The Abus Aventor is an extremely well-ventilated, light and comfortable helmet. Well suited to most genres of road riding, it's bristling with the features and safety spec we've come to expect from this price point. That said, my one minor gripe is that the polycarbonate shell doesn't run around the rim's circumference.
- Pros: Light, extremely airy helmet that I've barely noticed
- Cons: Exposed rim is disappointing at this price point
First and foremost, the Aventor is extremely unobtrusive, in every respect. A size 54cm helmet is pretty much default for me, but the Aventor looks a lot smaller, which has been a bonus out on the road: I've not been conscious of its perimeter, when glancing left to right or over my shoulder.
Formative testing coincided with 'The Beast from The East' weather front. Thankfully everything from 'Belgian' caps (with button tops, see below) through to cycling-specific balaclavas such as this one from Northwave were completely compatible. Some can catch or gather annoyingly, but that's not been the case here.
Just as well, too, given the vents really do ram a seamless current of cooling air inside – probably perfect for balmy summer days but synonymous with painful 'ice cream' headaches at minus five.
Those 28 vents work to the tried and tested inlet/exhaust system: inlet at the front scoop cooling air through when you're cruising along, the exhaust ensuring unwelcome heat gets channelled out when you're crawling up a climb.
Even when the mercury's sliding, my generous thatch can leave me feeling uncomfortably warm when wearing anything thicker than a trade cap; Belgian cap donned, averaging 20-23mph for two hours, I've never returned with my hair matted against my face.
It's less common these days, but wind noise can be a trade-off with some very airy models, hampering conversation and general road awareness. I'm pleased to confirm this hasn't been the case. Hammering down sweeping 1-in-7s at 35mph, there's a very subtle 'hiss', but for the most part I've been able to hold convivial conversations on group rides.
It's an in-mould construction – where EPS liner and polycarbonate shell are formed together – conforming to CE1078 standards. It also incorporates an 'ActiCage', which Abus describes as 'Structural reinforcement integrated into the EPS to optimize stability', but unlike some at this price point it doesn't include Mips technology.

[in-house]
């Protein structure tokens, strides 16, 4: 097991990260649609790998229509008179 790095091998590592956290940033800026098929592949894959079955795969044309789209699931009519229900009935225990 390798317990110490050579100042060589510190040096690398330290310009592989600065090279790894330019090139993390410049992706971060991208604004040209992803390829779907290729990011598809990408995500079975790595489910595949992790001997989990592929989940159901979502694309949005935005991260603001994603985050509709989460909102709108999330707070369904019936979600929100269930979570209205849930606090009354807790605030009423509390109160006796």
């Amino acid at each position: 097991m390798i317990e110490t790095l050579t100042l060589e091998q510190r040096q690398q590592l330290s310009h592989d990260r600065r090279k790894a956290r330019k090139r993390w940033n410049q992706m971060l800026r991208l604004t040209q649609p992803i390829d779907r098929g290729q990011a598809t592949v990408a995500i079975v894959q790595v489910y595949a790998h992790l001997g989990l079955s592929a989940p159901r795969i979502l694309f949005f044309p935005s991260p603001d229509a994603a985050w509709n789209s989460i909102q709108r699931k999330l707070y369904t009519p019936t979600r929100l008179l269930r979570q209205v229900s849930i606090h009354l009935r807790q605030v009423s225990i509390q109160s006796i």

The road styling, though sharp and angular, is still subtle enough to complement more relaxed technical wear and less traditional tarmac-biased machines. Trade cap beneath and it's perfectly wearable off the asphalt, although think gravel/green lanes rather than high-speed singletrack shenanigans.
It also comes in matt black, celeste green, steel blue, polar white and fuchsia pink, if neon yellow doesn't appeal (though I'd say it's a more subtle hue than some, bright rather than garish).
Either way, our sample's glossy finish is beautifully executed and just requires an occasional damp-cloth wipe-over after a bit of mucky rough stuff or just hustling along snowy backroads for several hours.
Fit & adjustability
Inside, we have the usual odour-chomping, sweat-guzzling anti-bacterial pads. These can be whipped off and popped in the wash should things turn too funky – or just bring the lid with you when you're showering.
The 'Zoom Ace' thumbwheel adjuster is extremely precise and a doddle to dial in/adjust – even mid-ride when temperatures can fluctuate and a cap/balaclava prove necessary. Ponytail compatibility is another welcome feature, for me at least.
The chin and Y straps are similarly intuitive.
There's scope for hosting a blinkie round the back, provided its mounting straps are sufficiently long/flexible. I had no problems with the Cygolite Hot Road 50, Infini Sword or the Xeccon Mars 60 pictured below.
High-power helmet lamps also found decent tenure atop, although I've been inclined to park action cameras on the handlebar.
Talking of accessories, the Aventor's front vents also feature an 'eyewear dock': parking space for sunglasses, for when conditions turn overcast or you've just pulled in for a well-earned café stop.